What Is Type 1.5 Diabetes?

According to the Centers for Disease Control and Prevention (CDC), 37.3 million people in the U.S. have diabetes. Types 1 and 2 constitute the two common forms of diabetes. However, various diabetes-related conditions don't fit either of these two groups, hence the need for newer categories like type 1.5, per WebMD. The CDC also notes that type 1 diabetes, which develops early in life, is known to be caused by an autoimmune reaction. In contrast, type 2 diabetes is often related to lifestyle habits and weight gain. Both types of diabetes have distinct symptoms but are associated with problems with the storage and usage of glucose (via Medical News Today).

So exactly what is type 1.5 diabetes? Many researchers believe that this condition, which is often called latent autoimmune diabetes of adults (LADA), is a subtype of type 1 diabetes. Others believe LADA falls between type 1 and type 2 diabetes (via Mayo Clinic). LADA shares type 1 and 2 diabetes features, but as the name suggests, it usually remains hidden early in life only becoming apparent in people above age 30.

Causes and symptoms of type 1.5 diabetes

According to a 2012 study published in the Indian Journal of Endocrinology and Metabolism, type 1.5 shares certain characteristics with type 1 as well as type 2 diabetes. The source indicates that various factors are more common in people with LADA than those with type 2 diabetes. These include a body mass index over 25, a history of autoimmune disease in oneself or their family, age of onset of more than 50 years, and acute symptoms.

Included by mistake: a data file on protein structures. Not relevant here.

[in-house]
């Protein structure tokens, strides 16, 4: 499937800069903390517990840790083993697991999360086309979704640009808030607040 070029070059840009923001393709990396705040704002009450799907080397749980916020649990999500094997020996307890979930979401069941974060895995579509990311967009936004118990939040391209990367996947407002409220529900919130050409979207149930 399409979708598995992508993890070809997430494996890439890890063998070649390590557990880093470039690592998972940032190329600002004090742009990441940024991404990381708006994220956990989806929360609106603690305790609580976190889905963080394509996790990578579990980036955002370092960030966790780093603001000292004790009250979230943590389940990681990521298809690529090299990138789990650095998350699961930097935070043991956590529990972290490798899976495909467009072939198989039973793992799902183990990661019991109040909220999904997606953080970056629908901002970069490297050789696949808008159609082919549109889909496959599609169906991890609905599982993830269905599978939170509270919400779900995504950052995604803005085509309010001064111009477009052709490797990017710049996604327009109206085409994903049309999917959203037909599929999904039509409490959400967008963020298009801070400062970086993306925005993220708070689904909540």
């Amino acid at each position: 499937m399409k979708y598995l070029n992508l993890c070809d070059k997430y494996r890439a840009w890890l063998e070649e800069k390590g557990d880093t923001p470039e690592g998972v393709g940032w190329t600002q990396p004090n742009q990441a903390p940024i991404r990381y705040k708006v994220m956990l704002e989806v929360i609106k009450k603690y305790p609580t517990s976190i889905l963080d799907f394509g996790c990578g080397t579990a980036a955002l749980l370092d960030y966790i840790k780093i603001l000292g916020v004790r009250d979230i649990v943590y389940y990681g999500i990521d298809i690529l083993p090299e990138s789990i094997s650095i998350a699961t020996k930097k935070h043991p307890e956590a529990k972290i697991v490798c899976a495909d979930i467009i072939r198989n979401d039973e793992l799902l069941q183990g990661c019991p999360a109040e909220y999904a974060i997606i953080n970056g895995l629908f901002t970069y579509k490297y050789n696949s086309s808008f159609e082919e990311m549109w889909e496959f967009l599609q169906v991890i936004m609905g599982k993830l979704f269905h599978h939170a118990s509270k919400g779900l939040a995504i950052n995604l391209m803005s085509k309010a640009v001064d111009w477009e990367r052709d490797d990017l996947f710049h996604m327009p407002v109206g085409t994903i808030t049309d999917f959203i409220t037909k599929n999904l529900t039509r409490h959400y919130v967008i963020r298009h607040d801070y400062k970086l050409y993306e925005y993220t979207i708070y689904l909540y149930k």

WebMD reiterates that, just like in type 1 diabetes, there is an autoimmune attack on the insulin-making cells of your pancreas. The more the pancreas loses its ability to make insulin, the harder it becomes for you to control blood sugar levels.

With type 1.5 diabetes, symptoms worsen slowly. However, Healthline notes that the initial symptoms of LADA are vague. They may include frequent thirst and urination, especially at night, as well as sudden weight loss and blurred vision. However, these symptoms can worsen if left untreated, leading to diabetic ketoacidosis, a more severe diabetic complication that can lead to death (via Mayo Clinic).

Diagnosis and treatment of type 1.5 diabetes

A 2018 study published in the journal Endocrinology and Metabolism noted three important factors that help with diagnosing LADA. They include age greater than 30 years, the presence of islet cell autoantibodies, and proof of insulin independence for at least six months after the initial diagnosis. 

The similarities of LADA to type 1 and type 2 diabetes can make it difficult to diagnose it. Doctors may suspect a patient has LADA if they fail to show improvement to standard diabetic health practices. Another way to confirm LADA diagnosis is via a blood test to check for glutamic acid decarboxylase (GAD) antibodies (via Medical News Today).

As for treatment, Healthline states that insulin therapy is common for LADA patients. However, the insulin dosage varies from one person to the next. Your doctor will advise on the correct dose. Besides having insulin shots to manage blood sugar levels, various lifestyle changes may help. Cleveland Clinic notes that it might be more difficult to manage diabetes when under stress. Therefore, it's important to keep stress under control.